HANALEI, Hawaii — When compiling
a list of places that may be described as paradise, Hanalei Bay on the
rugged north shore of the island of Kauai surely qualifies.
perfect crescent bay, rimmed by palm trees, emerald cliffs and
stretches of white sand, has always had a dreamy kind of appeal. It was
on these shores that sailors in the movie “South Pacific” sang of the
exotic but unattainable “Bali Ha’i.”
#The problem is what lies below the surface of the area’s shimmering blue waters.
June, a mysterious milky growth has been spreading rapidly across the
coral reefs in Hanalei and the surrounding bays of the north shore — so
rapidly that biologist Terry Lilley, who has been documenting the
phenomenon, says it now affects 5 percent of all the coral in Hanalei
Bay and up to 40 percent of the coral in nearby Anini Bay. Other areas
are “just as bad, if not worse,” he said.
growth, identified by scientists at the U.S. Geological Survey as both a
cyanobacterial pathogen — a bacteria that grows through photosynthesis —
and a fungus, is killing all the coral it strikes, and spreading at the
rate of 1 to 3 inches a week on every coral it infects.
is nowhere we know of in the entire world where an entire reef system
for 60 miles has been compromised in one fell swoop: This bacteria has
been killing some of these 50- to 100-year-old corals in less than eight
weeks,” Lilley said. “Something is causing the entire reef system here
in Kauai to lose its immune system.”
discovery of the new coral disease is only one of a number of ailments
afflicting nearly all the world’s coral reefs, which are threatened by
poisonous runoff, rising oceans, increasingly acidic waters and
this one could jeopardize a multibillion-dollar tourist industry in
Hawaii, which depends on the stunning displays of color and wildlife for
divers and snorkelers. That is especially true along the beaches of
Kauai, where the north shore with a few exceptions remains a place of
pristine natural beauty.
very alarming,” said Wendy Wiltse of the federal Environmental
Protection Agency in Honolulu. “All of us are concerned about it. We
want to do more. Part of the problem is we don’t know what to do,
especially in the case of a disease that’s spread by a pathogen. It’s
not like we can put antibiotics in the ocean.”
at the U.S. Geological Survey reported last week that the disease had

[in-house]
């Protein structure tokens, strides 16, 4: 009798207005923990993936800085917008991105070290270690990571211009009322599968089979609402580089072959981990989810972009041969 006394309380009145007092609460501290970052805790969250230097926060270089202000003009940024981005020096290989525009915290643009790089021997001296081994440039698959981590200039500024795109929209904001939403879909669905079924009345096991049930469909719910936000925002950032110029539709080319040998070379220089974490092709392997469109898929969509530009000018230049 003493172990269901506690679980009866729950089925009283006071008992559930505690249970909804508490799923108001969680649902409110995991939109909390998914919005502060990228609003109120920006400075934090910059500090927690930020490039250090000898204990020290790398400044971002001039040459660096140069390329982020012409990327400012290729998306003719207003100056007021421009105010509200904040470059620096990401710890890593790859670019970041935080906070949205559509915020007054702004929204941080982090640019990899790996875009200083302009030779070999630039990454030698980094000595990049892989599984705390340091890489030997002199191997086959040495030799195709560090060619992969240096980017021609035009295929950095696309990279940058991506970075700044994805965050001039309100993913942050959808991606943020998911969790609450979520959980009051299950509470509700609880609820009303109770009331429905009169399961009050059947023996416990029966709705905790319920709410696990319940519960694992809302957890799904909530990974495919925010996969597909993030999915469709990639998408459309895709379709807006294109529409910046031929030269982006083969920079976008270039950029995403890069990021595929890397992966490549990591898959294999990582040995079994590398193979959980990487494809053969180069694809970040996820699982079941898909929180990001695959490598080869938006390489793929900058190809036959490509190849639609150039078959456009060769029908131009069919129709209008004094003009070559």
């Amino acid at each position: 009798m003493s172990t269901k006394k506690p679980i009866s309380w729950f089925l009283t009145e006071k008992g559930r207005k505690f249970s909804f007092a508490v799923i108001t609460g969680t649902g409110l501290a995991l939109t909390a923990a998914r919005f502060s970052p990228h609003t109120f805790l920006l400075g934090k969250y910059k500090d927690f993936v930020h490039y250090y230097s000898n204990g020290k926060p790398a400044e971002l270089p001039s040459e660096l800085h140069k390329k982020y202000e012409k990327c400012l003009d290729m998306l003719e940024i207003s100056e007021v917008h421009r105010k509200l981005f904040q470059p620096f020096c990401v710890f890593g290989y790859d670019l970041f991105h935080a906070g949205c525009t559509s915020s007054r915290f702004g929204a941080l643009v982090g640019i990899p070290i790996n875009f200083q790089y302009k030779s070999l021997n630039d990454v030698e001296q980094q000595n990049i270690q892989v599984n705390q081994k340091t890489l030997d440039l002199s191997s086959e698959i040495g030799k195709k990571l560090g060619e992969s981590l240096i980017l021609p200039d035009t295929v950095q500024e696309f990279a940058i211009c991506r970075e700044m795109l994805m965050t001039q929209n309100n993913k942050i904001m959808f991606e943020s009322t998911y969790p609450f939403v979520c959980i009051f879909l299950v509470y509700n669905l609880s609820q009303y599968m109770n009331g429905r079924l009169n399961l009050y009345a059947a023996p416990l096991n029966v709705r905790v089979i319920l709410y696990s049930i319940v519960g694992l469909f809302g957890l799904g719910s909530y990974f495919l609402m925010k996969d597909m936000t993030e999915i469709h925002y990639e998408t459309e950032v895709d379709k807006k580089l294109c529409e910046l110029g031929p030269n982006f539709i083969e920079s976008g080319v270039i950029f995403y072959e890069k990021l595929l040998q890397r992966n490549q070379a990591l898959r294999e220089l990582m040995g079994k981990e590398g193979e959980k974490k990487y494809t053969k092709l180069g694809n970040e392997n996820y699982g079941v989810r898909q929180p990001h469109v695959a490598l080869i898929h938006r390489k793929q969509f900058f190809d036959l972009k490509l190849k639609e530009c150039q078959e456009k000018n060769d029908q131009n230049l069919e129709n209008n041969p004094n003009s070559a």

reached “epidemic” proportions. “This is the first time a
cyanobacterial/fungal disease on this scale has been documented in
Hawaiian corals,” Thierry M. Work, USGS wildlife disease specialist,
said in an analysis released Wednesday.
say there are no signs so far that the bacteria killing the coral are
dangerous to humans or wildlife, though they are conducting further
Lilley, who does not hold a graduate degree but dives daily around the
reefs all across the north shore, said he has documented a large number
of cases of black-and-white toby fish feeding near diseased corals that
turned completely black, lost their fins and died.
has also videotaped a sea turtle, seen feeding on seaweed growing out
of an infected coral, whose eyes seemed to have rotted away. When Lilley
saw it, the creature was bumping blindly into the reef in an attempt to
disease was first spotted around Hanalei in 2004, but “at very low
levels,” and is the fourth coral disease outbreak documented in the
state since 2009, said Greta Aeby, a coral expert with the University of
Hawaii Institute of Marine Biology who has been working with Lilley to
document the phenomenon.
reefs are in decline. They are faced with the chronic stressors of
land-based pollution, overfishing and human use. The reefs have been
dealing with these problems for years, and are starting to show the
signs,” she said. “We need to help people understand the seriousness of
the situation before it is too late.”
said the rapid growth of the coral disease this year follows two years
of heavy sedimentation traveling down the Hanalei River, which he
believes could be traced to development upstream and heavy rains.
mud often coated the corals, he said, and studies paid for by a
community group showed high levels of heavy metals in the water —
studies that were dismissed by the state Department of Health, which
said such metals are natural to the volcanic soil of Hawaii.
said other studies have shown high levels of sewage-related bacteria in
the Hanalei River, likely because the town of Hanalei has no sewer
system, and homes are connected to cesspools and septic systems.
have also been some studies of sediment and nutrients, primarily in
Hanalei River, and during rain events, there is excessive suspended
sediment in the river, exceeding water quality standards,” she said.
“I’ve seen plumes extending into the ocean. I’ve seen sediment settling